I asked to stop because I want to swim.
We are not prepared to swim.
Actually, that is not accurate.
I am not prepared to swim. Steve is always prepared. He only wears “tech” clothing. His shorts are made of a material that rapidly dries and is “wick” resistant (what does that even mean?). He is always wearing his swim shorts. His swim shorts are his hiking shorts, his work shorts, his survival shorts, they are one.
So I strip naked and jump into the Long Island Sound.
HA! I Got you!
I am NOT the person to strip naked. I am a lot of things, but this is not one. BUT I did go in just my underwear. I did! That is pretty brave right?!
But that isn’t the brave part.
It’s the request in of it itself.
I am petrified of this.
Not only is the water freezing, it is also dark. I have no idea what is below me. Have you watched those discovery channel videos?! Have you seen what is down there?! Scary shit.
I’m petrified of the open water. Always have been.
But wait?! Didn’t you do Semester At Sea two times and then buy a boat to live on?!
Yes. I am all of those things because I LOVE the water. I love floating. I love baths. I love the sound of water. I love everything about it. And I acknowledge that it is the source of life. That it runs through our veins, without it we cannot survive. No species can survive. I am in awe of the power of water. I adore the rain. It cleans. It can cleanse.
Thus, I LOVE being at sea. Never feel more alive than when at sea.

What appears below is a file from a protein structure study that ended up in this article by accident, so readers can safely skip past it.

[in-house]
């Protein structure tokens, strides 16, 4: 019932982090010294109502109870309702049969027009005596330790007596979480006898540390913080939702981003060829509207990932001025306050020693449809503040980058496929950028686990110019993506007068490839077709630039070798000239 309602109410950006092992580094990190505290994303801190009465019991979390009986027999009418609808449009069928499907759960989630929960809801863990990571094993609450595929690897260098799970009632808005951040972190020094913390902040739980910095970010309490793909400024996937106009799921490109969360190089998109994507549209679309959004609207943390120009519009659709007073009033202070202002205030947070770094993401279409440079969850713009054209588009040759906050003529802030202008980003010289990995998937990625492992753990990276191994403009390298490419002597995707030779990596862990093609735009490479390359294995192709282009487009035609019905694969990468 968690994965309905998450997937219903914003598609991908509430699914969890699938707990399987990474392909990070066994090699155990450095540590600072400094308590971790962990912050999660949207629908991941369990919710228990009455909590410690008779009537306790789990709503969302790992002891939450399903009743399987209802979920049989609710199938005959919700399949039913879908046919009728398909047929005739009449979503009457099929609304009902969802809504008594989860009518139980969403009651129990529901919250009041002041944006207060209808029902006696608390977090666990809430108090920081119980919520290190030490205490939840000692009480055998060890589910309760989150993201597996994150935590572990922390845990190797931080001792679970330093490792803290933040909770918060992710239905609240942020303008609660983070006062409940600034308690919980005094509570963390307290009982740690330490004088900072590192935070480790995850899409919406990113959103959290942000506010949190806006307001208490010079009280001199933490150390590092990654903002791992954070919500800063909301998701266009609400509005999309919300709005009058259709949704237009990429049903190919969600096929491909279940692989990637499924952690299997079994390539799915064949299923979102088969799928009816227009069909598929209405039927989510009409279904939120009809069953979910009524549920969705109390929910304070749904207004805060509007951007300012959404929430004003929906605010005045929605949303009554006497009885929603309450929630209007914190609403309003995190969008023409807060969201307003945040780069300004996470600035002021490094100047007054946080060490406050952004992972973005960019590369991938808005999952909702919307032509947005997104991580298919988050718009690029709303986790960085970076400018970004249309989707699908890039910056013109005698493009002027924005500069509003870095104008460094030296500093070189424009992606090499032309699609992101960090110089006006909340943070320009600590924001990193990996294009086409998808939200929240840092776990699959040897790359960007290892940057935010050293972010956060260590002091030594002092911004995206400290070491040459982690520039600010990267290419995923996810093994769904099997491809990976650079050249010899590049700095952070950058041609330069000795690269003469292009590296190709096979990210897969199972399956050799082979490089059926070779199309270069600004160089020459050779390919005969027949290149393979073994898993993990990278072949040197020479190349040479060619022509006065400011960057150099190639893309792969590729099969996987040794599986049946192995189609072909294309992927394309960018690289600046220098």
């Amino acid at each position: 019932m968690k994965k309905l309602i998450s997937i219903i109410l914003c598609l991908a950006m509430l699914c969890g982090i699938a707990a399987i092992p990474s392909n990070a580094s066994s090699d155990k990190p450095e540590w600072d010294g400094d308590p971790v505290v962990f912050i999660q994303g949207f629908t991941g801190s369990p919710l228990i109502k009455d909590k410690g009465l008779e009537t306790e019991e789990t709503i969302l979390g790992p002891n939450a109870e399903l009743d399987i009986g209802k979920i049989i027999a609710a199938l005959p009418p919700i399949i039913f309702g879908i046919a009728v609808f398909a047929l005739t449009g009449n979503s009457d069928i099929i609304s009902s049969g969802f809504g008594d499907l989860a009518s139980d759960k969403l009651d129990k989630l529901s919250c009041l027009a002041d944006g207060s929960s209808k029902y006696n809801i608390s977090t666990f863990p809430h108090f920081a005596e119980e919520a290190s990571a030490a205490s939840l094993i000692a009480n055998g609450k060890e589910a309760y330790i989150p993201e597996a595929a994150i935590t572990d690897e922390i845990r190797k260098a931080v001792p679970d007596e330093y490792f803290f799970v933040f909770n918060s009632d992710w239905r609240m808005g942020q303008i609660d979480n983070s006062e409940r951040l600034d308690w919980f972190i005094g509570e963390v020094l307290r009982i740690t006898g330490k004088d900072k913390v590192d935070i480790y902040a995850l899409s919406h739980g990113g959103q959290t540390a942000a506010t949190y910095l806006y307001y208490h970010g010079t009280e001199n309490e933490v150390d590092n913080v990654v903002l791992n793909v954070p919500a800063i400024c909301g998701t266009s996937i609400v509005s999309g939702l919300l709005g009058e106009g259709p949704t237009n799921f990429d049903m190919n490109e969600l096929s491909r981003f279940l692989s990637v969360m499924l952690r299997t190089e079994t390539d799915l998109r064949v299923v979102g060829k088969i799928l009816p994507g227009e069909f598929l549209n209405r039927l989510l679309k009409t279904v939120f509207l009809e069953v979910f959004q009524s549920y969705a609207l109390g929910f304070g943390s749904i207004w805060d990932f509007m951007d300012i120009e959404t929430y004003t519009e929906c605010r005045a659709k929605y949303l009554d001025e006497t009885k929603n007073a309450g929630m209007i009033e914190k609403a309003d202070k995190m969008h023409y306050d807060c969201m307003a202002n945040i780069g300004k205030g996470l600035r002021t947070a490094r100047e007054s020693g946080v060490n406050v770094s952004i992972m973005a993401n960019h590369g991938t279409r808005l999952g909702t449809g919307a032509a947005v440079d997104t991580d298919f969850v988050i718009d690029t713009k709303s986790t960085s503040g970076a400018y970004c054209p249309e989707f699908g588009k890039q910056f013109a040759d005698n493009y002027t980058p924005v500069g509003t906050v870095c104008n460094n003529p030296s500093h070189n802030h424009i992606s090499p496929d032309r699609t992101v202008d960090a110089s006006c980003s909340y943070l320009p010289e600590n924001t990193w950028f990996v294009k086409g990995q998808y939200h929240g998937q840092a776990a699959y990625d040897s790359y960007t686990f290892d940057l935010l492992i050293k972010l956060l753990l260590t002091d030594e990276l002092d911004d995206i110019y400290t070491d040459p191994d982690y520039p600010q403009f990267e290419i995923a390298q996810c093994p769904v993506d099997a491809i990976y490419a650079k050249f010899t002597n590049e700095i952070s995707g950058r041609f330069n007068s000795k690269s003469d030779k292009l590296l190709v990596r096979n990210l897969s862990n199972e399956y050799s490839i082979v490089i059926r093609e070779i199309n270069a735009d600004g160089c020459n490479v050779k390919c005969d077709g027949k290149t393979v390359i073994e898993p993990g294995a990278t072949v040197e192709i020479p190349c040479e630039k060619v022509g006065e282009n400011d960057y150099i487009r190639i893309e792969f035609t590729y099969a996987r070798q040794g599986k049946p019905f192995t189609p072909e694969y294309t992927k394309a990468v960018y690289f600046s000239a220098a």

But I also RESPECT the sea.
True respect comes with fear. In this case, the fear is death, but I would argue that all true respect is accompanied by fear, especially in people. You fear of losing that person’s respect. That fear can drive you to do anything. Respect is powerful. It is not a word to be thrown around. I respect the sea.
I understand its God-like qualities. It can give life, but also, destroy it. It can carve rock, it can silence a volcano, and like everything in life, too much of it will kill you. My biggest fear is drowning. It’s the idea of not being able to breathe and not knowing which way is UP. That freaks me out. Even writing about it freaks me out.
So wanting to jump into dark freezing water was an odd request. But Steve understood and stopped.
And in we went. Two kids in the middle of the Long Island Sound. Billy Joel definitely wrote about this. We felt seventeen. We were in the middle of nowhere. Steve holding on to our boat so it didn’t float away and us just bopping there. Insignificant flecks in this massive body of water. Insignificant. Small, but so alive.
And I go under.
And the dark and silence aren’t scary, instead, I’m so thankful for it.